The Wisdom of Crowds, Flappy Birds, Tulip Mania, and The Tyranny of Herds

Tulip Fields - popular with tourists
Tulip Fields – popular with tourists

“Decisions made by crowds aren’t uniformly good” a quote from Dave Snowden that doesn’t quite fit with some views of crowdsourcing.  The prevalent idea is that if you ask large crowds of people to solve a problem, provide a view or give an answer (usually via the internet), they will do a better job than any individual or small group of experts.

This however isn’t universally the case. This article by Dave, ‘bad titles and the need for theory to inform practice’ gives a helpful explanation of the theory behind the wisdom of crowds.  I’ll come back to the wisdom of crowds later, but first, who’s heard of Dutch Tulip Bulb Mania?

1637 Tulipmania Pamphlet
1637 Tulipmania Pamphlet

Tulip Bulb Mania and Flappy Birds.  Tulip Bulb Mania occurred in the 1630’s and has been cited as one of the first examples of an economic bubble. Tulips had been introduced to Europe years earlier and became so popular that people would trade the bulbs during the winter time. Speculation on the future price of tulips and bulbs became extreme, with many individuals became involved in the ‘mania’, planning to get rich quickly. It was reported that at one point the price of single bulb reached 10 times the annual earnings of a skilled worker (sounds familiar?).

The bursting of the Tulip Mania economic bubble was detailed by Charles Mackay in his 1841 book ‘Extraordinary Popular Delusions and The Madness of Crowds’. The book explained a number of examples of the ‘delusions and madness of crowds’ which included: Witch Hunts, Alchemy, The Crusades and other economic bubbles like the 1840’s Railway Mania. The book remains in print and has been referenced in writing about the 2008 economic crisis. This BBC article about economist Hyman Minsky gives a good explanation of how financial institutions and investors continued to deal in sub-prime mortgages with the belief that property prices would continue to increase. An example of ‘popular delusion and the madness of crowds’?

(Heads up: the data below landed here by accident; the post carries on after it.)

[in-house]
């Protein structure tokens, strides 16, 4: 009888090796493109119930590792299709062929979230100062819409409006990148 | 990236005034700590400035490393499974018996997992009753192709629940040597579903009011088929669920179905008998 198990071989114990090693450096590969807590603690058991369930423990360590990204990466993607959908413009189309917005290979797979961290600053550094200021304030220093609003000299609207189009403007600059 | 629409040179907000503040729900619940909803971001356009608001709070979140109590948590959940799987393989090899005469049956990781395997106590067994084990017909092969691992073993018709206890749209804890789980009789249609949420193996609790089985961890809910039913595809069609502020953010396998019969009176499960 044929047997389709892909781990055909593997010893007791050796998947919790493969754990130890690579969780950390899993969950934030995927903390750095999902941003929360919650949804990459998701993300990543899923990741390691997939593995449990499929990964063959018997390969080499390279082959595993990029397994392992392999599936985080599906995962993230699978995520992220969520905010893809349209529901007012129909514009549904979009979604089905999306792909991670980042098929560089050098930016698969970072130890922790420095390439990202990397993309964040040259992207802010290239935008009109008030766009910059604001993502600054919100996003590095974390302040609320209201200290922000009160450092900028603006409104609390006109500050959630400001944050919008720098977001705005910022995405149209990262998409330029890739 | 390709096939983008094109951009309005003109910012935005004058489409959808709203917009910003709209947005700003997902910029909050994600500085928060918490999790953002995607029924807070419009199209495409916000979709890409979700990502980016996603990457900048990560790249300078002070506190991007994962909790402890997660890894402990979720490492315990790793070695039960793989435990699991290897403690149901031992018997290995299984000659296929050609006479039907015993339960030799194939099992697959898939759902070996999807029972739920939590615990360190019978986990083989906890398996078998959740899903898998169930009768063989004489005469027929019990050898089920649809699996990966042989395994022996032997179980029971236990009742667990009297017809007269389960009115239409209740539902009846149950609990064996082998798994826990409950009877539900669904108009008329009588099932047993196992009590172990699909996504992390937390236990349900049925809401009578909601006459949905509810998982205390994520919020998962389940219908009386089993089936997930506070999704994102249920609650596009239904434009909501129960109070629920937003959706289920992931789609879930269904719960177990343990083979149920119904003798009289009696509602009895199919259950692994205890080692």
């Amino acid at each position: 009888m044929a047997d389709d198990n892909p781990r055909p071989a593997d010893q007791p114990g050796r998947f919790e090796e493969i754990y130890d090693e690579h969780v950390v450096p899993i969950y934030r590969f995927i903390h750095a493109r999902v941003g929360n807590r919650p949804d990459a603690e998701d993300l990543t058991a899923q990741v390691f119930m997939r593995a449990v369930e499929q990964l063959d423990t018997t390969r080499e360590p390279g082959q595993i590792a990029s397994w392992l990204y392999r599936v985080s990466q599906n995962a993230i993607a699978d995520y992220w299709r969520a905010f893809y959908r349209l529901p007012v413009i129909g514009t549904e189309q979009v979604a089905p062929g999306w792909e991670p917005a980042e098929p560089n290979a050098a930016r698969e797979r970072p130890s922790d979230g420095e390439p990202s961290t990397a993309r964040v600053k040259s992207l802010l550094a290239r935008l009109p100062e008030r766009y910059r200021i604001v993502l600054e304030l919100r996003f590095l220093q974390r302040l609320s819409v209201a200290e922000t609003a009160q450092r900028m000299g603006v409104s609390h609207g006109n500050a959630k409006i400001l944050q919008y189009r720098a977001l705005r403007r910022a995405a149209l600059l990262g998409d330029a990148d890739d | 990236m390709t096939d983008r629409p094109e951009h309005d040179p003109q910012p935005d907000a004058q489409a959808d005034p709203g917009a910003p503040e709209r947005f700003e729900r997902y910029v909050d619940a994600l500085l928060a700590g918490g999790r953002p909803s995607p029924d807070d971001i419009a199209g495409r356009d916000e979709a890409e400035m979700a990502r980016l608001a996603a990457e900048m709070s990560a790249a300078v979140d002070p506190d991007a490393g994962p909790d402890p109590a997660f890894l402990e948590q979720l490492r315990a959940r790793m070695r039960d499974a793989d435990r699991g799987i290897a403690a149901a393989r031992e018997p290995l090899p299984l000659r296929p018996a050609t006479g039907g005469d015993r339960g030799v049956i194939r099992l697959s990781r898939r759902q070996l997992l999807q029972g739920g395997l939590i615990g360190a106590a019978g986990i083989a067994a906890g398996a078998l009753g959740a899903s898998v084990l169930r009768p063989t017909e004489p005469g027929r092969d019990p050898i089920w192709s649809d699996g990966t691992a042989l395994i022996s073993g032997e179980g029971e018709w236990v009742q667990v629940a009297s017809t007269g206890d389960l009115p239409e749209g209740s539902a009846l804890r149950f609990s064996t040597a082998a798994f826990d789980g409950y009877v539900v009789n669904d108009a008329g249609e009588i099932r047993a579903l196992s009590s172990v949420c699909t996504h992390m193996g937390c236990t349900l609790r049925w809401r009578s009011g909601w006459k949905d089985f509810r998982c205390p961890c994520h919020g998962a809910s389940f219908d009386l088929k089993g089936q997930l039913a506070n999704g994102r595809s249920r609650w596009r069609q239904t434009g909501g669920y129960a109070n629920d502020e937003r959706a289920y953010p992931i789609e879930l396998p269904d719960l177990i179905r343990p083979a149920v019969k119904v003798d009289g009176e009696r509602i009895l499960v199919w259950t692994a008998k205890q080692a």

It was just another Mario Brothers wannabe to me….
It was just another Mario Brothers wannabe to me….

Flappy Birds. Bringing things right up to date (and demonstrating that I am totally down with the kids), you could easily apply a bit of ‘madness of crowds’ behaviour to the recent Flappy Birds episode.

Flappy Birds (a game for your phone) became incredibly popular. You can make your own mind up on how good people’s judgement was in engaging with a highly addictive low tech  video game it in the first place…. but that’s not the story.

The game developer decides to withdraw the game due to pressures of the fame it brought him. The ‘crowd’ goes a bit manic at the the prospect of a Flappy Birds ‘scarcity’. Indivdual crowd members start doing almost anything to get a copy of Flappy Birds on their phone. The result is stories of second hand phones with Flappy Birds on them selling for over £2000…… in Swansea of all places!

Now then, who still believes that crowds are wise all of the time?